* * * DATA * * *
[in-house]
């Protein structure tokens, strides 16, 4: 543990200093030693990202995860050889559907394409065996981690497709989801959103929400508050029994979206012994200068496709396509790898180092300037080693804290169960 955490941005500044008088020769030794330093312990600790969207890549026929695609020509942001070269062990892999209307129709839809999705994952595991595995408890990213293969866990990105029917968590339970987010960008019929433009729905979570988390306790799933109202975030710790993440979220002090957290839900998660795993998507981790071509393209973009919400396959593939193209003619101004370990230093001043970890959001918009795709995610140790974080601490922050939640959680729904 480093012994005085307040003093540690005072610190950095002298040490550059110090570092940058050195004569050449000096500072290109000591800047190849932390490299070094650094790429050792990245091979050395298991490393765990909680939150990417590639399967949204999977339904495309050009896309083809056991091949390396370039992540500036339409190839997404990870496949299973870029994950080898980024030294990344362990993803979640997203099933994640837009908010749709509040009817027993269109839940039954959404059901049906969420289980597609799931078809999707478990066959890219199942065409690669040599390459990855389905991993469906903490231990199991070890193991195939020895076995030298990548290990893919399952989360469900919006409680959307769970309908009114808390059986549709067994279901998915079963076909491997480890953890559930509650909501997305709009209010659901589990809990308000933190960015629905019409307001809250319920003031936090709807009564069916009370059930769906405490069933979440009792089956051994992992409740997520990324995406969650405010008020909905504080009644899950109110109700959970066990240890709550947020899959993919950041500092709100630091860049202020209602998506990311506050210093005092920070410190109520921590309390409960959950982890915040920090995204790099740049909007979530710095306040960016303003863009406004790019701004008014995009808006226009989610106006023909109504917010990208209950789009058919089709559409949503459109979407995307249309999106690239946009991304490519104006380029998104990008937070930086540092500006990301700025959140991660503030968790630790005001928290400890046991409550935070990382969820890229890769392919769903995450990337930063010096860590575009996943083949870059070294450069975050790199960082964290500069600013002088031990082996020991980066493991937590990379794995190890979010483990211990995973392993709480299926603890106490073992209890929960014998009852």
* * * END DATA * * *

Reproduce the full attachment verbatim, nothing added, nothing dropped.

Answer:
[in-house]
């Protein structure tokens, strides 16, 4: 543990200093030693990202995860050889559907394409065996981690497709989801959103929400508050029994979206012994200068496709396509790898180092300037080693804290169960 955490941005500044008088020769030794330093312990600790969207890549026929695609020509942001070269062990892999209307129709839809999705994952595991595995408890990213293969866990990105029917968590339970987010960008019929433009729905979570988390306790799933109202975030710790993440979220002090957290839900998660795993998507981790071509393209973009919400396959593939193209003619101004370990230093001043970890959001918009795709995610140790974080601490922050939640959680729904 480093012994005085307040003093540690005072610190950095002298040490550059110090570092940058050195004569050449000096500072290109000591800047190849932390490299070094650094790429050792990245091979050395298991490393765990909680939150990417590639399967949204999977339904495309050009896309083809056991091949390396370039992540500036339409190839997404990870496949299973870029994950080898980024030294990344362990993803979640997203099933994640837009908010749709509040009817027993269109839940039954959404059901049906969420289980597609799931078809999707478990066959890219199942065409690669040599390459990855389905991993469906903490231990199991070890193991195939020895076995030298990548290990893919399952989360469900919006409680959307769970309908009114808390059986549709067994279901998915079963076909491997480890953890559930509650909501997305709009209010659901589990809990308000933190960015629905019409307001809250319920003031936090709807009564069916009370059930769906405490069933979440009792089956051994992992409740997520990324995406969650405010008020909905504080009644899950109110109700959970066990240890709550947020899959993919950041500092709100630091860049202020209602998506990311506050210093005092920070410190109520921590309390409960959950982890915040920090995204790099740049909007979530710095306040960016303003863009406004790019701004008014995009808006226009989610106006023909109504917010990208209950789009058919089709559409949503459109979407995307249309999106690239946009991304490519104006380029998104990008937070930086540092500006990301700025959140991660503030968790630790005001928290400890046991409550935070990382969820890229890769392919769903995450990337930063010096860590575009996943083949870059070294450069975050790199960082964290500069600013002088031990082996020991980066493991937590990379794995190890979010483990211990995973392993709480299926603890106490073992209890929960014998009852």